gang rape

White feminists, now will you listen? (Trigger Warning)

The more I think of the way she suffered, the more I feel an anger rising up amongst the bile. My stomach twisted as I heard of the ways in which she’d been savagely assaulted; having been violated with an iron rod, her intestines had to be removed. She was raped for over an hour by a group of men who did this only because she was a woman.

She could be one of my friends. She could be me aged 23. The rapists didn’t think about her family or her career as a paramedic. They weren’t bothered by her male chaperone. She wasn’t a person to them, just a thing to use, an object. While she lay fighting for her life in a hospital bed, another young woman ended hers. Oblivious to India’s extremely negative profile on the world stage, police officers in the Punjabi region of Patiala advised a 17 year old victim of rape to withdraw her allegations and accept a cash settlement or instead marry one of her attackers.

I am yet to understand the thought processes in this kind of practice. Growing up, I was exposed to a lot of Bollywood I might have chosen to switch off myself. It was a sort of link back to their (my grandparents) old country (even though they were from Pakistan). They just weren’t as in to Pakistani cinema (possibly because it was crap). Sex and sexuality were forbidden in old Bollywood. Romantic liaisons would end in a nose to nose display of lust and yearning and just as their lips threatened to touch, it would cut and zoom out to an image of a tree. The viewer was left feeling like a kiss had taken place and the mere suggestion of this was enough to fire my unbearably strict grandfather into an anti-Indian tirade on how they were all sinners and destined for Allah’s hellfire. “Like dogs!” He’d bark. “Rabid and starved!”

My dislike of my grandfather’s xenophobia aside, I would personally squirm in my seat. This was one side to the representation of sexuality in Bollywood I could begin to understand, however uncomfortable it made me. The snatched glances, inhaling the other person’s smell as they waft past, all little indicators that were the cameras not there, they’d be fornicating and enjoying it a helluva lot. It was either this or the other. Bollywood sexuality was very black and white.

The alternative was rape. The phrase “izaat looti” meaning “stole her honour” describes rape. The rapist stole something from the victim, the most important thing in her culture. And the only consequence to such an incident is certain death. I was horrified whenever I saw an actress fake plunge a dagger into her own chest. Her body and her reputation irreparably sullied so that only death can purify her. An honourable action some might say. Honourable for the men, maybe, seeing as they were the ones to invent the practice. Or maybe she was killing herself to avoid another kind of fate. The kind where the victim is made to marry her attacker. Just like the 17 year old from Patiala who, in the year 2012, was advised to do the same.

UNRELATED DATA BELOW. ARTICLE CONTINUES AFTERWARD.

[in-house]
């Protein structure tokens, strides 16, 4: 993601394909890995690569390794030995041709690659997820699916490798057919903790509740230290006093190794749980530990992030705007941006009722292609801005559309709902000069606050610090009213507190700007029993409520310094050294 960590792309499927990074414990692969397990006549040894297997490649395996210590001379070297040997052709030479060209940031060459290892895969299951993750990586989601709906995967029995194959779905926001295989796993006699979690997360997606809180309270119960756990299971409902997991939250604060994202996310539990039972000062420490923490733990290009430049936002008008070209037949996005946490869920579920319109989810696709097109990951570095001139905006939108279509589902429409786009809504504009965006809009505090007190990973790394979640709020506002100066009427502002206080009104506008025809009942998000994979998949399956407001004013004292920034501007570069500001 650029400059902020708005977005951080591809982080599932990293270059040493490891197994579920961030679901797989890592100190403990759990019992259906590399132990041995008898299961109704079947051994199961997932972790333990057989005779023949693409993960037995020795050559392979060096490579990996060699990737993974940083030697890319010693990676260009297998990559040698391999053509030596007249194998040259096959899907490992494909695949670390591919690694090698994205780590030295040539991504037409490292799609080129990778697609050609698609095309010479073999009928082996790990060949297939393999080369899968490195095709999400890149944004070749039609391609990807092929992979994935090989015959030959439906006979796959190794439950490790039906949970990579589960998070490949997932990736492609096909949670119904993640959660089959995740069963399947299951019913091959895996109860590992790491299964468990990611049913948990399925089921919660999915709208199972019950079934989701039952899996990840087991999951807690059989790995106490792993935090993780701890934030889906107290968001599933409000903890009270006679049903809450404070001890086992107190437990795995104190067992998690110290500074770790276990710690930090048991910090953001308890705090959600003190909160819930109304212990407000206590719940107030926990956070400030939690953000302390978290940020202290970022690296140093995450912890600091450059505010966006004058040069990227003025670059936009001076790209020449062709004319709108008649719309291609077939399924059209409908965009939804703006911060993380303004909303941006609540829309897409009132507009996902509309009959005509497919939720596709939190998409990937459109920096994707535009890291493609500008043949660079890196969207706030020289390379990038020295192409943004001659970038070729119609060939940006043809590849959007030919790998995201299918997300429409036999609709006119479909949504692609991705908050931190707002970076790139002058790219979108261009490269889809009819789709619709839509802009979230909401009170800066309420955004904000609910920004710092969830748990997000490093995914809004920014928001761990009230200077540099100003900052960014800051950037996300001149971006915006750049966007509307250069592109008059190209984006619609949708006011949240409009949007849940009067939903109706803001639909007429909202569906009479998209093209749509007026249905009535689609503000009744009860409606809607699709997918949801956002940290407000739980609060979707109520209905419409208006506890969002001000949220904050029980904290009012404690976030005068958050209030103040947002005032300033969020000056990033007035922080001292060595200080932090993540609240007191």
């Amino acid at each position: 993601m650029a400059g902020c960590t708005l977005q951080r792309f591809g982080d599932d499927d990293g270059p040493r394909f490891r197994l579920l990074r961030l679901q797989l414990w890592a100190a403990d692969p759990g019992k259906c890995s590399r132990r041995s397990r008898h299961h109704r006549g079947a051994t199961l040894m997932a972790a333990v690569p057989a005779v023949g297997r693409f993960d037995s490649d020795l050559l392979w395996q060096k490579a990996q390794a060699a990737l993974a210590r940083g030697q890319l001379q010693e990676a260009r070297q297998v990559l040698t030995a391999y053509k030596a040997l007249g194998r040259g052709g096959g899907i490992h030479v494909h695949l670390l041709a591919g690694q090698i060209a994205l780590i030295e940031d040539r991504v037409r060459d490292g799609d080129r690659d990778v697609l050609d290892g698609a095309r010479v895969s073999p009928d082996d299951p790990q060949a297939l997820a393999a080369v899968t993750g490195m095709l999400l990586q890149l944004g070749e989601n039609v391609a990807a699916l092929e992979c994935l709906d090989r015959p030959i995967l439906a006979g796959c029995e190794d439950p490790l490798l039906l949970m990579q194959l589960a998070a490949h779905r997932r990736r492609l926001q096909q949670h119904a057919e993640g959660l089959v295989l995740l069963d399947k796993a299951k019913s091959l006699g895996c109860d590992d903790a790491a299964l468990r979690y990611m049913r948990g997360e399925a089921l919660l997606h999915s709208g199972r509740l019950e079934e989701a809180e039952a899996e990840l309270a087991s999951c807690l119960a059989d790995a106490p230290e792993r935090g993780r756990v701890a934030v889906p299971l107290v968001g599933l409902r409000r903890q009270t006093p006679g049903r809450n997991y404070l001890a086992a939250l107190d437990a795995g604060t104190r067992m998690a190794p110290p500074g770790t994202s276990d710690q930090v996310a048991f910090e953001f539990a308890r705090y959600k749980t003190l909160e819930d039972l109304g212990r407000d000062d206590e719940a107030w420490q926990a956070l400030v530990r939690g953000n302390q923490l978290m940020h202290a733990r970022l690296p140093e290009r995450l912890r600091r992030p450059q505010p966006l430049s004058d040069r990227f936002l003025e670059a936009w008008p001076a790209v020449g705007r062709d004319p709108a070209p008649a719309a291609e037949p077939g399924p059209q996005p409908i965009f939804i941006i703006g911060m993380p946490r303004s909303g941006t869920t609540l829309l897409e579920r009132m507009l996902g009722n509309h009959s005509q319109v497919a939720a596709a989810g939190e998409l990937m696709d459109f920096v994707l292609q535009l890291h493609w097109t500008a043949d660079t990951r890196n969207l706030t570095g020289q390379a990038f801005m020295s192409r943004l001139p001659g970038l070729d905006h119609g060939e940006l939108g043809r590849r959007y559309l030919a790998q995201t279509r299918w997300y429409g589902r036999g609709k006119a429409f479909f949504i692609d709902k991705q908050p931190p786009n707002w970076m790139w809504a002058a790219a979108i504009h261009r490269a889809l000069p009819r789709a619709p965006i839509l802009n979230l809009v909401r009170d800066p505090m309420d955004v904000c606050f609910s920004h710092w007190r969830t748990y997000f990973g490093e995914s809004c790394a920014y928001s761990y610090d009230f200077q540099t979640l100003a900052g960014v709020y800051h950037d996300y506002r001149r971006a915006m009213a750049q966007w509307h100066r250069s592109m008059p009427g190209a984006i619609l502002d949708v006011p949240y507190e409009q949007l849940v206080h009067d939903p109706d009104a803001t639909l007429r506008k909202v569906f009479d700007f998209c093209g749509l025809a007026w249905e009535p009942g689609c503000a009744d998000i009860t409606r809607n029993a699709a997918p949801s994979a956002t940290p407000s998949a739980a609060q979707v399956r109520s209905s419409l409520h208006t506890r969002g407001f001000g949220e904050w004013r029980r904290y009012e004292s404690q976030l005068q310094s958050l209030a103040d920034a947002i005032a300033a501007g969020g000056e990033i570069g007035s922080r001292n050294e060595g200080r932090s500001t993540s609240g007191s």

Where has feminism been for these women?

At present, we in the West are experiencing a second wave Backlash. The year 2012 gave a voice to the patriarchy in which they blamed victims for bringing abuse on themselves. Victims are not doing a good enough job protecting themselves against the animalistic urges of rapists and paedophiles and rape isn’t even rape unless the perpetrator agrees it is. For a while now, Western patriarchy has been feeding us the lie that they don’t treat us like the savages over in the East treat theirs. The recent focus on India and the lack of women’s rights may make our great land seem positively equal and fair. Except patriarchy thinks we haven’t been watching this past year when in fact, we have, with concerted efforts.

Perpetrators, Paedophiles and Patriarchy

Privilege Top Trumps

2012 might have been the year where victim blaming was the norm but it will also have been the year when intersectionality became mainstream. Feminism was borne out of the need for equality. For some this meant equality in the Western world for white men and women. But true feminism is intersectional. It has to be. Otherwise we’ll have wise asses like the white friend (of a man married to an aunt) who praised non-white women for knowing who wears the trousers in a relationship. “The problem with our white women is that they don’t cook for us. They wait for you to get in the door and they’re off out drinking with their friends. Asian women take care of their men”. Hm.

The images of our Indian sisters protesting against the patriarchy swell my heart and enforce a renewed vigour with which we must now battle. Together. I am Savita, the woman who died in the name of Catholicism when she miscarried the foetus whose right to life undermined hers. I am Malala Yousufzai and I will fight to the death to be heard. I am the millions of women raped for being women, for (*amendment) identifying as women and not conforming to the patriarchal cis gendered stereotype. It doesn’t matter where we are, what we wear, what our life choices are; we have the right to move freely without fear of attack. All of us.

2012 – The year feminism came back with a vengeance. The year feminism fought for all women.

This time round it will work. This time we’ll have billions more women on our side.

Patriarchy won’t know what’s hit it.